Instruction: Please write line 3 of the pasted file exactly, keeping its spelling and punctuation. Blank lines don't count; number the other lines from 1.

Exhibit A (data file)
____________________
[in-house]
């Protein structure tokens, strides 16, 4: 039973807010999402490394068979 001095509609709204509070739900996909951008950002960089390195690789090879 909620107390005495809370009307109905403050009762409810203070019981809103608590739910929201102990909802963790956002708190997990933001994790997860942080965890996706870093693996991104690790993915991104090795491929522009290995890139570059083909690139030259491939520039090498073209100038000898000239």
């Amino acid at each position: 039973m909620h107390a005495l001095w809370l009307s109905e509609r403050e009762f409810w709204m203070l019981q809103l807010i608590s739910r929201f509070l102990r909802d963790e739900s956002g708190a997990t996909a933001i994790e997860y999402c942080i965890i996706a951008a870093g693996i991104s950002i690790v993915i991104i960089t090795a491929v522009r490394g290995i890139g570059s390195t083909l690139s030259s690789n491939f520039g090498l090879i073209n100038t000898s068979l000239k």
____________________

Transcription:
């Amino acid at each position: 039973m909620h107390a005495l001095w809370l009307s109905e509609r403050e009762f409810w709204m203070l019981q809103l807010i608590s739910r929201f509070l102990r909802d963790e739900s956002g708190a997990t996909a933001i994790e997860y999402c942080i965890i996706a951008a870093g693996i991104s950002i690790v993915i991104i960089t090795a491929v522009r490394g290995i890139g570059s390195t083909l690139s030259s690789n491939f520039g090498l090879i073209n100038t000898s068979l000239k």